An estimated two million protestors took to Hong Kong's streets on Sunday demanding the permanent scrapping of the controversial bill that threatens to send criminal suspects to mainland China for prosecution, a day after the city government suspended it indefinitely.
On Monday, however, protestors agreed to move to a space near the legislative council, the government headquarters, which enabled the authorities to reopen the streets for traffic.
Also on Monday, the city's leading pro-democracy activist Joshua Wong, who was jailed in May for contempt, walked out of prison and immediately vowed to join the unprecedented protests rocking Hong Kong. " No matter what happens, I will join the protest soon," he told journalists.
The city's chief executive Carrie Lam made a stunning reversal on Saturday and halted the controversial amendment from becoming a law, only days after vowing to push ahead with it. But, in addition to the scrapping, the protestors also called for Lam's resignation for pushing ahead with the law, Al Jazeera reported.
Former legislative councillor and activist Lee Cheuk Yan told reporters that the now-dormant law "can be revived by Carrie Lam at any time", adding that it was important to continue opposing the government on the issue, particularly after the violence and arrests of Wednesday.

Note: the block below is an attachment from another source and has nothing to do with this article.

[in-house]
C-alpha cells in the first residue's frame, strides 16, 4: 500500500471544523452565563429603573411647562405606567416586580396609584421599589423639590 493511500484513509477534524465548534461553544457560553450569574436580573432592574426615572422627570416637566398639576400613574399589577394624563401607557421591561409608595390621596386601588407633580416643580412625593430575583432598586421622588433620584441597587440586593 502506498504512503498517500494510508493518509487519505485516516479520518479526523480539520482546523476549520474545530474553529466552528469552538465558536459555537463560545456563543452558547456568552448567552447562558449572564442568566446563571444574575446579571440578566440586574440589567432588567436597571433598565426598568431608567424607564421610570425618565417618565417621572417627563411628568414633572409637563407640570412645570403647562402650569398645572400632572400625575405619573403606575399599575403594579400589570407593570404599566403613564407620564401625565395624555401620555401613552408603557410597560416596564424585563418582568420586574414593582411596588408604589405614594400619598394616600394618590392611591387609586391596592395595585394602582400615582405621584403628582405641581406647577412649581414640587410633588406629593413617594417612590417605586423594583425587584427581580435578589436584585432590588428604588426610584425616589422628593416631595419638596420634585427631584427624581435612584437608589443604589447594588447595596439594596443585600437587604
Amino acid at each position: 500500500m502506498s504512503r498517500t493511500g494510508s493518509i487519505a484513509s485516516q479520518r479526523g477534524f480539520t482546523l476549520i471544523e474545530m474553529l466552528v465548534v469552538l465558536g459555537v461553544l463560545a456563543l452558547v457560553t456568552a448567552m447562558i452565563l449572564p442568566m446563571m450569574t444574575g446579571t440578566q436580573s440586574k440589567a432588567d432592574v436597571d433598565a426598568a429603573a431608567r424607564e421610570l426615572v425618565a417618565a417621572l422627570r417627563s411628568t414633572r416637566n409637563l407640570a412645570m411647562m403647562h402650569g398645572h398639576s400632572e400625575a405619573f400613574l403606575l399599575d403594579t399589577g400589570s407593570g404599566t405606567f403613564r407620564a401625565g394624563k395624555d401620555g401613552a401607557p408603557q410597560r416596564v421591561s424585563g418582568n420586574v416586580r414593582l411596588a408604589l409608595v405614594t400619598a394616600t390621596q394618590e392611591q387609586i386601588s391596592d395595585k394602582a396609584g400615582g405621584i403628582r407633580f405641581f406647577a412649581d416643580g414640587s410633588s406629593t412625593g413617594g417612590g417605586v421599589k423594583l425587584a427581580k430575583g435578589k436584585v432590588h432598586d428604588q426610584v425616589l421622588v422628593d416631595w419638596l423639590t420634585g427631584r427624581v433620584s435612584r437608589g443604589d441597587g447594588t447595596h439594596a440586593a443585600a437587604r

"We want the government to condemn this police violence. We don't want Hong Kong to be ruled by fear," the activist was quoted as saying.
Large numbers of protesters began to gather in the city's Victoria Park just after midday on Sunday, donning black and wearing white ribbons on their chests.
Many of them carried bunches of white flowers to honour a man who died after falling from the terrace of a luxury mall in the business district of Admiralty on Saturday, shortly after Lam's announcement.
Lam, the top official in Hong Kong, on Saturday said that the passage of the bill would be suspended and a second reading due to take place this month cancelled. There is no timeline for discussions around the bill to resume, Lam said, and she indicated it likely will not pass this year, CNN reported.
But for the protesters, a suspension is not enough. They fear the bill could be used to extradite residents to mainland China for political or inadvertent business offences and are pushing for it to be shelved completely.
Sunday's protest follows violent clashes between police and protesters Wednesday, after tens of thousands of mostly young people surrounded the city's government headquarters, forcing legislators to postpone a debate on the bill.
Protest organisers are calling for authorities to drop charges against the 11 people arrested during protests on Wednesday, amid widespread criticism of police tactics.